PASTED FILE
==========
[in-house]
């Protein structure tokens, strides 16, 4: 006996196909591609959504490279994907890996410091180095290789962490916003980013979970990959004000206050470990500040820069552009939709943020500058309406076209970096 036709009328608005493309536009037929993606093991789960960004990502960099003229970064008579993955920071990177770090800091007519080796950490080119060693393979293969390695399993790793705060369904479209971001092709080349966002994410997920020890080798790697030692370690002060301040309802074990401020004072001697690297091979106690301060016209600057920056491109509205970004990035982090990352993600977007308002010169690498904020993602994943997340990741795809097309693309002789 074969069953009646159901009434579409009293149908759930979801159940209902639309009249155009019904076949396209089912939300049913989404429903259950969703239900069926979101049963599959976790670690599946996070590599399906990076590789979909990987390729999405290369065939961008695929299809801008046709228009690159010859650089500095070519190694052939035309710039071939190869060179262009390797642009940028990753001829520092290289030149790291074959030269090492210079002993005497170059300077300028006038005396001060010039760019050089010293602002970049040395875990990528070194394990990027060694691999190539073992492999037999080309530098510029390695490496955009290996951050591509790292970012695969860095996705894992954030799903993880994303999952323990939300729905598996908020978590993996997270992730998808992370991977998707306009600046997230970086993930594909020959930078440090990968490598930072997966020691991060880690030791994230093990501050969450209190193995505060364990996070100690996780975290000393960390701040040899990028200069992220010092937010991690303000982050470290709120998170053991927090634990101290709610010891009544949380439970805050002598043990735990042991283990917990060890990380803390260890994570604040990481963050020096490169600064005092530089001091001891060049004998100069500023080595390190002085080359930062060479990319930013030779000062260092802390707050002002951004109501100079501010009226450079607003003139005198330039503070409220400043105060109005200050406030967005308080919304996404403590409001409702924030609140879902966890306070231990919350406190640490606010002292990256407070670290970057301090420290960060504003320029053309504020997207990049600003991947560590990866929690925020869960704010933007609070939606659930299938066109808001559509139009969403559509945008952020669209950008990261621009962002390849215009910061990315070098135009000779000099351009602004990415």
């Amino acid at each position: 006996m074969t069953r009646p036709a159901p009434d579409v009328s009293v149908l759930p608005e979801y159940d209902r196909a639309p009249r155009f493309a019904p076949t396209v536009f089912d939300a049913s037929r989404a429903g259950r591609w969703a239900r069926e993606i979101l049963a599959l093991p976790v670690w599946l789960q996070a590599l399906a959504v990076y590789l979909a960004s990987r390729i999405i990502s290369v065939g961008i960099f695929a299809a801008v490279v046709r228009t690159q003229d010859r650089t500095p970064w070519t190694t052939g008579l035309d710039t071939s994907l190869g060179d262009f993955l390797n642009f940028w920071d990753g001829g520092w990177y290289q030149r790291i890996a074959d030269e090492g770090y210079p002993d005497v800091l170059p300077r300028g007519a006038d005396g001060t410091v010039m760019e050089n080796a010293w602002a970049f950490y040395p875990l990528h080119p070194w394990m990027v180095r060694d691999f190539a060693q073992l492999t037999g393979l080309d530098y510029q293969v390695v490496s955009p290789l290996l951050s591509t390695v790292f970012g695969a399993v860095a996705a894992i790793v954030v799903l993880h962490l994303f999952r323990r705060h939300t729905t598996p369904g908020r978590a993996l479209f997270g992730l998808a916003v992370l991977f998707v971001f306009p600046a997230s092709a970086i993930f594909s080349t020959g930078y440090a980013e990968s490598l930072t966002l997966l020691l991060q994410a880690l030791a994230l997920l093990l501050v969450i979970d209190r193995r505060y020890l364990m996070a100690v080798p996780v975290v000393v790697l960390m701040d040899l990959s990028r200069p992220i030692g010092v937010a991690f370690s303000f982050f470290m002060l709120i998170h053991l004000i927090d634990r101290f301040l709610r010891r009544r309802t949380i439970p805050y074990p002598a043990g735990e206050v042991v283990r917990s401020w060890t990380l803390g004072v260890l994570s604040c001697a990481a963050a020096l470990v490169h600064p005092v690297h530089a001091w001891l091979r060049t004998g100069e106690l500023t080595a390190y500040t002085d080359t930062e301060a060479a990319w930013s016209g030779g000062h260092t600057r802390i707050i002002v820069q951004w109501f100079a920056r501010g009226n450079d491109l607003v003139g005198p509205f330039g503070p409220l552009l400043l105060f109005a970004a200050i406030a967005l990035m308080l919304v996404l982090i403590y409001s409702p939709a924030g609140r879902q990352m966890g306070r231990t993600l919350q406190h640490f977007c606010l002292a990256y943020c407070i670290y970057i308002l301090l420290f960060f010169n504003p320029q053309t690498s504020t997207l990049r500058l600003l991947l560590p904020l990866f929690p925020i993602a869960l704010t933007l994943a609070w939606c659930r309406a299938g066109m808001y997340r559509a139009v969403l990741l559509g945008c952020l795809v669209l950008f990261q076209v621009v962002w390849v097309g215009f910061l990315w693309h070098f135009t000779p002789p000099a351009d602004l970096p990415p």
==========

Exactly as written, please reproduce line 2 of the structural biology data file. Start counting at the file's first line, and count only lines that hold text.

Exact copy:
């Protein structure tokens, strides 16, 4: 006996196909591609959504490279994907890996410091180095290789962490916003980013979970990959004000206050470990500040820069552009939709943020500058309406076209970096 036709009328608005493309536009037929993606093991789960960004990502960099003229970064008579993955920071990177770090800091007519080796950490080119060693393979293969390695399993790793705060369904479209971001092709080349966002994410997920020890080798790697030692370690002060301040309802074990401020004072001697690297091979106690301060016209600057920056491109509205970004990035982090990352993600977007308002010169690498904020993602994943997340990741795809097309693309002789 074969069953009646159901009434579409009293149908759930979801159940209902639309009249155009019904076949396209089912939300049913989404429903259950969703239900069926979101049963599959976790670690599946996070590599399906990076590789979909990987390729999405290369065939961008695929299809801008046709228009690159010859650089500095070519190694052939035309710039071939190869060179262009390797642009940028990753001829520092290289030149790291074959030269090492210079002993005497170059300077300028006038005396001060010039760019050089010293602002970049040395875990990528070194394990990027060694691999190539073992492999037999080309530098510029390695490496955009290996951050591509790292970012695969860095996705894992954030799903993880994303999952323990939300729905598996908020978590993996997270992730998808992370991977998707306009600046997230970086993930594909020959930078440090990968490598930072997966020691991060880690030791994230093990501050969450209190193995505060364990996070100690996780975290000393960390701040040899990028200069992220010092937010991690303000982050470290709120998170053991927090634990101290709610010891009544949380439970805050002598043990735990042991283990917990060890990380803390260890994570604040990481963050020096490169600064005092530089001091001891060049004998100069500023080595390190002085080359930062060479990319930013030779000062260092802390707050002002951004109501100079501010009226450079607003003139005198330039503070409220400043105060109005200050406030967005308080919304996404403590409001409702924030609140879902966890306070231990919350406190640490606010002292990256407070670290970057301090420290960060504003320029053309504020997207990049600003991947560590990866929690925020869960704010933007609070939606659930299938066109808001559509139009969403559509945008952020669209950008990261621009962002390849215009910061990315070098135009000779000099351009602004990415």